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CREATERNITY
Anna Öhrwall Rönnbäck, professor of Product Innovation and responsible for the graduate school, Roland Larsson, professor of Machine Elements and Scientific Leader for CREATERNITY, Johan Carlson, professor of Signal Processing and responsible for the graduate school and Karl Andersson, professor of Pervasive and Mobile Computing and Scientific Leader for CREATERNITY Photo: Tomas Bergman View original picture , opens in new tab/window

Patched and repaired; the new high-tech

Published: 4 February 2021

The wear and tear era is over. What increases the competitiveness of the industry of the future is to succeed in designing a product, for example a car that can be recycled, upgraded and reused over and over again. Luleå University of Technology's 28-million investment CREATERNITY with 100s of researchers in 25 different research subjects and a new graduate school, will develop the new circular economy with the help of, among other things, artificial intelligence, telecommunications and sensor technology.

– New business models are needed to create the impetus to design and manufacture products that last a long time or that can be remanufactured, by, for example, replacing certain components. Both the customer and the supplier have equal reasons for the product to last as long as possible and function smoothly in a circular economy, Roland Larsson says, Professor of Machine Elements at Luleå University of Technology and Scientific Leader of CREATERNITY.

Sells services instead of products

For industry, the circular flow of materials that CREATERNITY develops can mean that a company sells a service instead of a product. SKF, formerly SKF AB Svenska Kullagerfabriken, has, for example, started selling rotation instead of ball bearings. SKF retains ownership of the warehouse itself and is therefore very careful that it does not break down. Another company that CREATERNITY works for is Electrolux. There, the researchers at Luleå University of Technology want to use so-called modularization to create a circular economy. The washing machine can be built up of a number of modules. The service life of the modules is different and perhaps only individual modules really wear out and need to be replaced. Then that particular part of the machine can be replaced and the old one repaired and used again in another machine. A module may be replaced because it has become obsolete and the old one is taken back and can be used in another way or upgraded.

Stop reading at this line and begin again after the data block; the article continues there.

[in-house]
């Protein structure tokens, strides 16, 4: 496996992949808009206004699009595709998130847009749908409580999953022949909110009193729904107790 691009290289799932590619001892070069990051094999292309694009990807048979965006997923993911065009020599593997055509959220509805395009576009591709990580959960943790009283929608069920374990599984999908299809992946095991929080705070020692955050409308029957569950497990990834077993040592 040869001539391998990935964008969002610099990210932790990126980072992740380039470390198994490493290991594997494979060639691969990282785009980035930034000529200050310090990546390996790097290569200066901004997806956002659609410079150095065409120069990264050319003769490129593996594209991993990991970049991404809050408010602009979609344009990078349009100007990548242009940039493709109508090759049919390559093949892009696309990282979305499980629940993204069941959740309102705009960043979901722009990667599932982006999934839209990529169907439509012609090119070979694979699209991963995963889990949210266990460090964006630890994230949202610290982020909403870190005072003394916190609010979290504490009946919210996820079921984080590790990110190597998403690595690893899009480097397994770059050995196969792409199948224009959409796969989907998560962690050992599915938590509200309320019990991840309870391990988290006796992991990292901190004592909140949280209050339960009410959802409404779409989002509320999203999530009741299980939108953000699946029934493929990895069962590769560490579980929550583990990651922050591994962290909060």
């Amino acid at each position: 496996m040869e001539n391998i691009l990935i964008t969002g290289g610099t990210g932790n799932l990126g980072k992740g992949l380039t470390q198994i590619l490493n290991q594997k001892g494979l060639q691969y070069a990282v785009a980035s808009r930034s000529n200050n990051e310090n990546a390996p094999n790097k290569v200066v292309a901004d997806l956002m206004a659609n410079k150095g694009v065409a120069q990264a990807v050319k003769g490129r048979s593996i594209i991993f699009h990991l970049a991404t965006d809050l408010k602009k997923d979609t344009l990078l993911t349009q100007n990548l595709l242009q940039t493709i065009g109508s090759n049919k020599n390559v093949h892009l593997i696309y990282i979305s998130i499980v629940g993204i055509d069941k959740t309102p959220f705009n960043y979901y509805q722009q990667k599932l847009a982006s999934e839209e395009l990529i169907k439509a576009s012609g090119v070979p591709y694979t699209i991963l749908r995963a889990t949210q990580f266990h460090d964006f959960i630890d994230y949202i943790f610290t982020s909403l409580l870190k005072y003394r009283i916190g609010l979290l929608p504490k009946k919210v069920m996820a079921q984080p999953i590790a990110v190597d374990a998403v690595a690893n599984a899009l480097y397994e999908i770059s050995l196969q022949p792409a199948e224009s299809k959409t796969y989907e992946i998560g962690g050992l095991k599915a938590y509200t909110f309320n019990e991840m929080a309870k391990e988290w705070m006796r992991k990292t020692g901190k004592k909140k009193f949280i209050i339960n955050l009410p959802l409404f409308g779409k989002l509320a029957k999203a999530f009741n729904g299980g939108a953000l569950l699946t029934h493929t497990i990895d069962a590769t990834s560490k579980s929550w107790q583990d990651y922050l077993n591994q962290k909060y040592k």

CREATERNITY works closely with, among others, SKF, Ericsson Research, ABB Corporate Research Sweden, Ragn-Sellsföretagen AB and Sweco and Gertrud Åström, company and organizational researcher and gender equality expert.

Reuses space debris

The research project is about enabling circular economy by reusing materials and products such as machine components, clothing, electronics, appliances, vehicles and even space junk; to patch and repair with high-tech. In order for suppliers to know if the product is about to break down, they want to monitor their systems. This is done through sensors in the machines that send information about how the machine is doing. Then the supplier of the service / product can know at an early stage that the product needs to be repaired. The latest technology in artificial intelligence, telecommunications and sensor technology allows us to connect and connect people, products and processes.

Artificial intelligence, sensor technology and telecommunications

– To cope with this, lots of data from the various systems that exist in society are needed. This data is used to optimize operations, resource consumption. As all companies and households will soon be interconnected in a complex collaboration, digitalisation is required as support. Digitization is a prerequisite for society to be able to switch to a circular economy, Karl Andersson says, Professor of Pervasive and Mobile Computing and Scientific Leader for CREATERNITY.

Cheaper to repair than to buy new

Digitization is also needed to keep track of complex business agreements between different actors in different parts of the circular value chain. The goal is to repair much more, it should be cheaper to repair and upgrade a system than to buy a new one.

– Our research project CREATERNITY is far from just about technology. To create a circular economy, we must all learn what it means, not least the children in school. We must also change the laws and the economic control systems in society, Roland Larsson says.

In August, the graduate school in CREATERNITY will start at Luleå University of Technology and doctoral students will be recruited in the spring.

Anna Öhrwall Rönnbäck

Anna Öhrwall Rönnbäck, Professor, Chaired Professor

Phone: +46 (0)920 493262
Organisation: Product Innovation, Humans and Technology, Department of Social Sciences, Technology and Arts
Johan Carlson

Johan Carlson, Professor

Phone: +46 (0)920 492517
Organisation: Signal Processing, Signals and Systems, Department of Computer Science, Electrical and Space Engineering
Karl Andersson

Karl Andersson, Professor

Phone: +46 (0)910 585364
Organisation: Pervasive and Mobile Computing, Computer Science, Distance- Spanning Technology, Digital Services and Systems, Department of Computer Science, Electrical and Space Engineering
Roland Larsson

Roland Larsson, Professor and Head of Subject

Phone: +46 (0)920 491325
Organisation: Machine Elements, Machine Elements, Department of Engineering Sciences and Mathematics